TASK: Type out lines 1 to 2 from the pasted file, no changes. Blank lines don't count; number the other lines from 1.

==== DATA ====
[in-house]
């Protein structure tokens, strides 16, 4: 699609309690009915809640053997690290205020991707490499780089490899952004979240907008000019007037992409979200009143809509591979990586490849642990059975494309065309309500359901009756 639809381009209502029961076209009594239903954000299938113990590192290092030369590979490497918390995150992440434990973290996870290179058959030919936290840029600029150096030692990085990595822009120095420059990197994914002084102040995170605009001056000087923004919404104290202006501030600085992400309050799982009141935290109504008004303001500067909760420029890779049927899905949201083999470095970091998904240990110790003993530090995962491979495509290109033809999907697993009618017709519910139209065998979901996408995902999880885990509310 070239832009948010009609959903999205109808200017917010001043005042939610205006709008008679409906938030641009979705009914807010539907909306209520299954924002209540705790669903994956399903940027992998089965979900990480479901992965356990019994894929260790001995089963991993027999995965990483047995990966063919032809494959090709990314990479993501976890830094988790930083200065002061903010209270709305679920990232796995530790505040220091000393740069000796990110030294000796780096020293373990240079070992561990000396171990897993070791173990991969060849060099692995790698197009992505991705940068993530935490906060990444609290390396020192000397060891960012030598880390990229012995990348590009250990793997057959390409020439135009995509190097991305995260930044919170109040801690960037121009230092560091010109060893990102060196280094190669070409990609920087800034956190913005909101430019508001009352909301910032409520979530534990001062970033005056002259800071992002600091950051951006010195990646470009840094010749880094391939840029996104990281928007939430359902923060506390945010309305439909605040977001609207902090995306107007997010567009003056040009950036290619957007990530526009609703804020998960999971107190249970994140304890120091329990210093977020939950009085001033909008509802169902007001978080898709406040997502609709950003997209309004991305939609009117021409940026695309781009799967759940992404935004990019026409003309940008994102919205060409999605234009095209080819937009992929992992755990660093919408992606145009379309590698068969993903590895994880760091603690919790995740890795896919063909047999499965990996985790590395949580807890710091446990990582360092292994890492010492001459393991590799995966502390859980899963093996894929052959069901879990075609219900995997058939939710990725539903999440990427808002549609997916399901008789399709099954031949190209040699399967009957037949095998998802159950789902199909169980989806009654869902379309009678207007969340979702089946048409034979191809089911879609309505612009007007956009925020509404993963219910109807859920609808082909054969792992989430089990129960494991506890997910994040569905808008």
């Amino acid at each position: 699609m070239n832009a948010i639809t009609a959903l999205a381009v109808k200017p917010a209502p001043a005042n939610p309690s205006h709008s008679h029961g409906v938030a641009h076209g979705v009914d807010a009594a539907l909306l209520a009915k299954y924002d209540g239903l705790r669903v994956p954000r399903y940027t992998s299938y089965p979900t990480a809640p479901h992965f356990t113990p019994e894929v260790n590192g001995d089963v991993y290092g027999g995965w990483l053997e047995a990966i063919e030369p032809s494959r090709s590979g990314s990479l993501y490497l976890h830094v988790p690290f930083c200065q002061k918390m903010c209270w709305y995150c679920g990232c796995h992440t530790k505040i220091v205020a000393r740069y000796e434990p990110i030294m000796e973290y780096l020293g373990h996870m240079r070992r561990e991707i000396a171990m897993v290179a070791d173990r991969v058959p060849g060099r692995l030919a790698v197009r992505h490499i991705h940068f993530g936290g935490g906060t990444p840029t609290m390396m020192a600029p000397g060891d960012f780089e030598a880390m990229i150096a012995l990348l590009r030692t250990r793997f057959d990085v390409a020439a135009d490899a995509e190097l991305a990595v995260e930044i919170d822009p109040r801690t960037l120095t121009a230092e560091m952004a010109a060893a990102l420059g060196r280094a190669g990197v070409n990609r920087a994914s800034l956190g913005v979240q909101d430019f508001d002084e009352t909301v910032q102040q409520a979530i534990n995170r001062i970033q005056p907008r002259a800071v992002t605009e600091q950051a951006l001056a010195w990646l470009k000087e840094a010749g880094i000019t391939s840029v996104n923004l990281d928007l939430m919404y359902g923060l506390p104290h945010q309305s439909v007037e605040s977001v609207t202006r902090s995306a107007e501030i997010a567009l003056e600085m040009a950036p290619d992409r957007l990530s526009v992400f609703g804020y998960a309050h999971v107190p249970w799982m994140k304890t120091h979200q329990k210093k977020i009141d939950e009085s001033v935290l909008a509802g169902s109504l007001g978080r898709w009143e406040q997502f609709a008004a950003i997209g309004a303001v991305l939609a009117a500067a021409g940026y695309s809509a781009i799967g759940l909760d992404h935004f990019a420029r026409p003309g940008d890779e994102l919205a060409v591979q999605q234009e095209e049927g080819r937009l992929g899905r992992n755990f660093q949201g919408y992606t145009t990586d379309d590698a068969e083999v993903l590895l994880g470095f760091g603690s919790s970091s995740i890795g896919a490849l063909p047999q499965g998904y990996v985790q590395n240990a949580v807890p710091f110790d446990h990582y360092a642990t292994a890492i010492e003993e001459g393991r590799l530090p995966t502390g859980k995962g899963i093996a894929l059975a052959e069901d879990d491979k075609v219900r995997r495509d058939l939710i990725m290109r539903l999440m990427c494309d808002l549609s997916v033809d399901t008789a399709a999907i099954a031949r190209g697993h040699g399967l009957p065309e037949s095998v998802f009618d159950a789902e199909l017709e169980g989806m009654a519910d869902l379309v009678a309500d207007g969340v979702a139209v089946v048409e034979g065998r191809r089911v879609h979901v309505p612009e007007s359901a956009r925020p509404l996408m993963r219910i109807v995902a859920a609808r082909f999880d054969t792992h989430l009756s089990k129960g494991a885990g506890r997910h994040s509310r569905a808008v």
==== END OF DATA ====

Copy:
[in-house]
């Protein structure tokens, strides 16, 4: 699609309690009915809640053997690290205020991707490499780089490899952004979240907008000019007037992409979200009143809509591979990586490849642990059975494309065309309500359901009756 639809381009209502029961076209009594239903954000299938113990590192290092030369590979490497918390995150992440434990973290996870290179058959030919936290840029600029150096030692990085990595822009120095420059990197994914002084102040995170605009001056000087923004919404104290202006501030600085992400309050799982009141935290109504008004303001500067909760420029890779049927899905949201083999470095970091998904240990110790003993530090995962491979495509290109033809999907697993009618017709519910139209065998979901996408995902999880885990509310 070239832009948010009609959903999205109808200017917010001043005042939610205006709008008679409906938030641009979705009914807010539907909306209520299954924002209540705790669903994956399903940027992998089965979900990480479901992965356990019994894929260790001995089963991993027999995965990483047995990966063919032809494959090709990314990479993501976890830094988790930083200065002061903010209270709305679920990232796995530790505040220091000393740069000796990110030294000796780096020293373990240079070992561990000396171990897993070791173990991969060849060099692995790698197009992505991705940068993530935490906060990444609290390396020192000397060891960012030598880390990229012995990348590009250990793997057959390409020439135009995509190097991305995260930044919170109040801690960037121009230092560091010109060893990102060196280094190669070409990609920087800034956190913005909101430019508001009352909301910032409520979530534990001062970033005056002259800071992002600091950051951006010195990646470009840094010749880094391939840029996104990281928007939430359902923060506390945010309305439909605040977001609207902090995306107007997010567009003056040009950036290619957007990530526009609703804020998960999971107190249970994140304890120091329990210093977020939950009085001033909008509802169902007001978080898709406040997502609709950003997209309004991305939609009117021409940026695309781009799967759940992404935004990019026409003309940008994102919205060409999605234009095209080819937009992929992992755990660093919408992606145009379309590698068969993903590895994880760091603690919790995740890795896919063909047999499965990996985790590395949580807890710091446990990582360092292994890492010492001459393991590799995966502390859980899963093996894929052959069901879990075609219900995997058939939710990725539903999440990427808002549609997916399901008789399709099954031949190209040699399967009957037949095998998802159950789902199909169980989806009654869902379309009678207007969340979702089946048409034979191809089911879609309505612009007007956009925020509404993963219910109807859920609808082909054969792992989430089990129960494991506890997910994040569905808008």